Accession Number : ADA597457


Title :   Burrowing by Sailfin Catfish (Pterygoplichthys sp.): A Potential Cause of Erosion in Disturbed Environments


Corporate Author : ARMY ENGINEER RESEARCH AND DEVELOPMENT CENTER VICKSBURG MS AQUATIC NUISANCE SPECIES PROGRAM


Personal Author(s) : Ende, Oliver van den


Full Text : https://apps.dtic.mil/dtic/tr/fulltext/u2/a597457.pdf


Report Date : Mar 2014


Pagination or Media Count : 10


Abstract : The purpose of this study is to quantify suckermouth catfish (Loricariidae) burrows in disturbed environments and to evaluate habitat factors associated with burrow densities. Burrows were sampled in central Florida, an area where sailfin catfishes (Loricariidae: Pterygoplichthys spp.) have long been established, but have been problematic only in recent years. Burrow densities were quantified for a variety of habitat types and were associated with substrate and shoreline characteristics. Suckermouth armored catfishes (Loricariidae), commonly called plecos, have been exported from tropical America as aquarium fishes for over a century (Sterba 1966). Numbers exported to North America have been substantial. During the period 1972-1974, Colombia alone exported more than 3.7 million plecos to the United States (Conroy 1975). No restrictions were placed on imports by US authorities and 15 genera appeared on a clean list of low risk wildlife. One genus of pleco, that of the sailfin catfishes, Pterygoplichthys spp., is now widespread throughout peninsular Florida (Nico and Fuller 2005, Nico et al. 2009). Sailfin catfishes attain large (and problematic) sizes in home aquaria (Sandford and Crow 1991) and can be cultured in outdoor ponds (Grier 1980). Consequent releases by hobbyists and escapes from tropical fish farms resulted in introduced populations of this fish in south Florida. Introductions occurred during the 1970s and 1980s and may have taken place much earlier (Cimbaro 2000, Hill 2001). Large populations were reported in the 1990s (e.g., Ludlow and Walsh 1991), but the group was still comparatively rare as recently as 1996-1998 (e.g., McPherson et al. 2000). Within a few years, however, populations and geographic range had grown substantially. By 2003, large numbers were observed in residential lakes and in drainage canals; commercial catches from Lake Okeechobee went from a few individuals per day to thousands of pounds per day (King 2004).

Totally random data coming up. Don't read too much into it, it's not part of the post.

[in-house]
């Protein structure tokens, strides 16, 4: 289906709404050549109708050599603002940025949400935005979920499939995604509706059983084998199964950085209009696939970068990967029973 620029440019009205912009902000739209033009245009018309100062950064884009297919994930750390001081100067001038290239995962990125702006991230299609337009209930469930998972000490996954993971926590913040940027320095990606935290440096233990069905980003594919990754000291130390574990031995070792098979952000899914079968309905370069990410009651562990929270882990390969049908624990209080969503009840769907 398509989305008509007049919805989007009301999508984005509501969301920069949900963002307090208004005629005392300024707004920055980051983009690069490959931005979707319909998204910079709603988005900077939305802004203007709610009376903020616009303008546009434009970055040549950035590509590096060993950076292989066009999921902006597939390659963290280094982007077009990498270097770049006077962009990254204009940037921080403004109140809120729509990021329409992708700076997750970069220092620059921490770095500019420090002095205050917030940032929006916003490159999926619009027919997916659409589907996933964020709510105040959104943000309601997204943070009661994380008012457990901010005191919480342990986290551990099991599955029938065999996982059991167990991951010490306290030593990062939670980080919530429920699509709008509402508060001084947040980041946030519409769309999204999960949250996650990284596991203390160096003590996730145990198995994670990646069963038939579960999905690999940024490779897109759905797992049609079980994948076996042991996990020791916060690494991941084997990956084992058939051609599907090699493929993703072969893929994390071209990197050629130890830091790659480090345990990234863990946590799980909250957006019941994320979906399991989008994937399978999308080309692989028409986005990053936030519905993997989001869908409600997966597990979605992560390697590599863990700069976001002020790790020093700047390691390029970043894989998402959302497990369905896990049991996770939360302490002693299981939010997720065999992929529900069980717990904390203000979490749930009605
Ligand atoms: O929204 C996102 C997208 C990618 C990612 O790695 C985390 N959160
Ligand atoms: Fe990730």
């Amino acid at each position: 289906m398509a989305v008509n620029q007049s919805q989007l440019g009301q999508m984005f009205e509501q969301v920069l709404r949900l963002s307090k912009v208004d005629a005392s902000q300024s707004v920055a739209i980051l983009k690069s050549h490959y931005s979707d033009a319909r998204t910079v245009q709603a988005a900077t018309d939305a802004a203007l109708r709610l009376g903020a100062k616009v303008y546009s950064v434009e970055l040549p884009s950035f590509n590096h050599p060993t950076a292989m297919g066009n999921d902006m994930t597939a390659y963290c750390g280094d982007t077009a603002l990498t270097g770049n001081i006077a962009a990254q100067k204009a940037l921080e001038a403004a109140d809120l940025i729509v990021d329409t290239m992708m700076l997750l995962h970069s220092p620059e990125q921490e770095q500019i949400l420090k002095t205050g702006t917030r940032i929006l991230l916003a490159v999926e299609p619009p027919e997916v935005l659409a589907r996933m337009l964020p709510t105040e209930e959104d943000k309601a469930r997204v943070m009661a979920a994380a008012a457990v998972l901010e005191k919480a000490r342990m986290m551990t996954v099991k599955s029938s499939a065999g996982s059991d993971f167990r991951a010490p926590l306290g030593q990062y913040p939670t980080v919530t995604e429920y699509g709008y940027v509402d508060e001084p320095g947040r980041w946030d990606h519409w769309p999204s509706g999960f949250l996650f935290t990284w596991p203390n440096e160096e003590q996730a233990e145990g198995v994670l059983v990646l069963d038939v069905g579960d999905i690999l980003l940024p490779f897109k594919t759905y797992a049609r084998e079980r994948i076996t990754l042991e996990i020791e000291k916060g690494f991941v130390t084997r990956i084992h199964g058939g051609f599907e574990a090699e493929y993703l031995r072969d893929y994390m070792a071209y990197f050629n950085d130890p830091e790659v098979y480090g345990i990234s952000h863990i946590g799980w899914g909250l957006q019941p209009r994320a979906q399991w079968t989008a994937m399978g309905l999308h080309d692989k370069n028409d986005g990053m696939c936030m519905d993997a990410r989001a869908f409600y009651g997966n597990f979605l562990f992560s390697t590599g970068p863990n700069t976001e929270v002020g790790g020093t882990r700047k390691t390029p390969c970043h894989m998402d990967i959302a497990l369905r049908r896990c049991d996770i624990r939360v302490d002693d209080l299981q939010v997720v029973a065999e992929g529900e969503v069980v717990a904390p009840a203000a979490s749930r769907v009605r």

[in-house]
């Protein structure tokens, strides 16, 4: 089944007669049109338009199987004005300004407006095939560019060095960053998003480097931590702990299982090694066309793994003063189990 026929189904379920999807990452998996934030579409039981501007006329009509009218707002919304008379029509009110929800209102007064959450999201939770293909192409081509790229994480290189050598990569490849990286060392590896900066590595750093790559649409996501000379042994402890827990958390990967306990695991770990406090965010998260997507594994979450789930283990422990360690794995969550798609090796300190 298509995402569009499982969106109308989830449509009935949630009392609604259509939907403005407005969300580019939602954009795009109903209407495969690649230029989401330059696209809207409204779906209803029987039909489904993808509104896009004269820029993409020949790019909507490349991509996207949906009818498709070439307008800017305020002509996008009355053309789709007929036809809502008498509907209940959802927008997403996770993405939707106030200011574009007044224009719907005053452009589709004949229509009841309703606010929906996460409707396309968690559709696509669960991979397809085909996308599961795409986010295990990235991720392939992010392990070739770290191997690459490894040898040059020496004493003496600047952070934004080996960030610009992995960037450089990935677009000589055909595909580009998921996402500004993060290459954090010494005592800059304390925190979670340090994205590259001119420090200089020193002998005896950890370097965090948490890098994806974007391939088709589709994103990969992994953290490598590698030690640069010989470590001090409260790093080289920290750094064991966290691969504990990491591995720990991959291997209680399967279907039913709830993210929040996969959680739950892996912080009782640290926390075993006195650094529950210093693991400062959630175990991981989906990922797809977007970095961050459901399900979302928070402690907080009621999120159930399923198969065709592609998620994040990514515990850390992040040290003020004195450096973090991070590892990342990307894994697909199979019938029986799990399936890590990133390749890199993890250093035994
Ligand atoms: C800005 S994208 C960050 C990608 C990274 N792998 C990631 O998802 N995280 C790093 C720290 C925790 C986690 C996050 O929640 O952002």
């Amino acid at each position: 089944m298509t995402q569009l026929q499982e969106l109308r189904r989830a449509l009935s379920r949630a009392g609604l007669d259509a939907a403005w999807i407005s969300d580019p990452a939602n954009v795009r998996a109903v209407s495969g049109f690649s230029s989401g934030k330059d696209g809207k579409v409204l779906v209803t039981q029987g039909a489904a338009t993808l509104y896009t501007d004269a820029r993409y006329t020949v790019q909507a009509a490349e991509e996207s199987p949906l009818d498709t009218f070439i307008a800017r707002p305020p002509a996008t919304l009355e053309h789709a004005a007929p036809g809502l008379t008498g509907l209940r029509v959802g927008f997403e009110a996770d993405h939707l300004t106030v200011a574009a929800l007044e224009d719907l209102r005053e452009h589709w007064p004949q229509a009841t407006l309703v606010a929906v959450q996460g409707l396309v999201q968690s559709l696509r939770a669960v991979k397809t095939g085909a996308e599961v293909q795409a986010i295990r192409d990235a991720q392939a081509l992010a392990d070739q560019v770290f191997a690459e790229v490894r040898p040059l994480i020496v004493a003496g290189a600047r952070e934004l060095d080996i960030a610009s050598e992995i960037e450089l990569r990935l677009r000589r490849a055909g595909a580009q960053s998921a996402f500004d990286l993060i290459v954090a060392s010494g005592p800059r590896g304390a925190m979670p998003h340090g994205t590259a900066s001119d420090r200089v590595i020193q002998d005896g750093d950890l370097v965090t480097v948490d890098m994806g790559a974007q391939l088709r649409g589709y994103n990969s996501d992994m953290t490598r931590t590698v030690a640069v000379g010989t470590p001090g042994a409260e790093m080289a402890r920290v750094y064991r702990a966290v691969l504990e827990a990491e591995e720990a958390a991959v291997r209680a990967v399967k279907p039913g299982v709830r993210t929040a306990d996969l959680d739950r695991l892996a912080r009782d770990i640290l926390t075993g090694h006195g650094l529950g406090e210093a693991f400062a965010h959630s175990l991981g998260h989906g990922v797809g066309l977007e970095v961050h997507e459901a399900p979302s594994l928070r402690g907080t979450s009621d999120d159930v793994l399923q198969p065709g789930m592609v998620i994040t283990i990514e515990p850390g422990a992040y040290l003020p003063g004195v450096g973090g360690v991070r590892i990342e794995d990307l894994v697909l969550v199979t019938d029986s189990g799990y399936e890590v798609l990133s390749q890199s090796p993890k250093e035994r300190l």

Descriptors :   *EROSION , *FISHES , *HABITATS , ARMOR , CANALS , DENSITY , DRAINAGE , ENVIRONMENTS , FLORIDA , GEOGRAPHY , LAKES , PONDS , POPULATION , RELEASE , SUBSTRATES , TROPICAL REGIONS


Subject Categories : Biology
      Ecology


Distribution Statement : APPROVED FOR PUBLIC RELEASE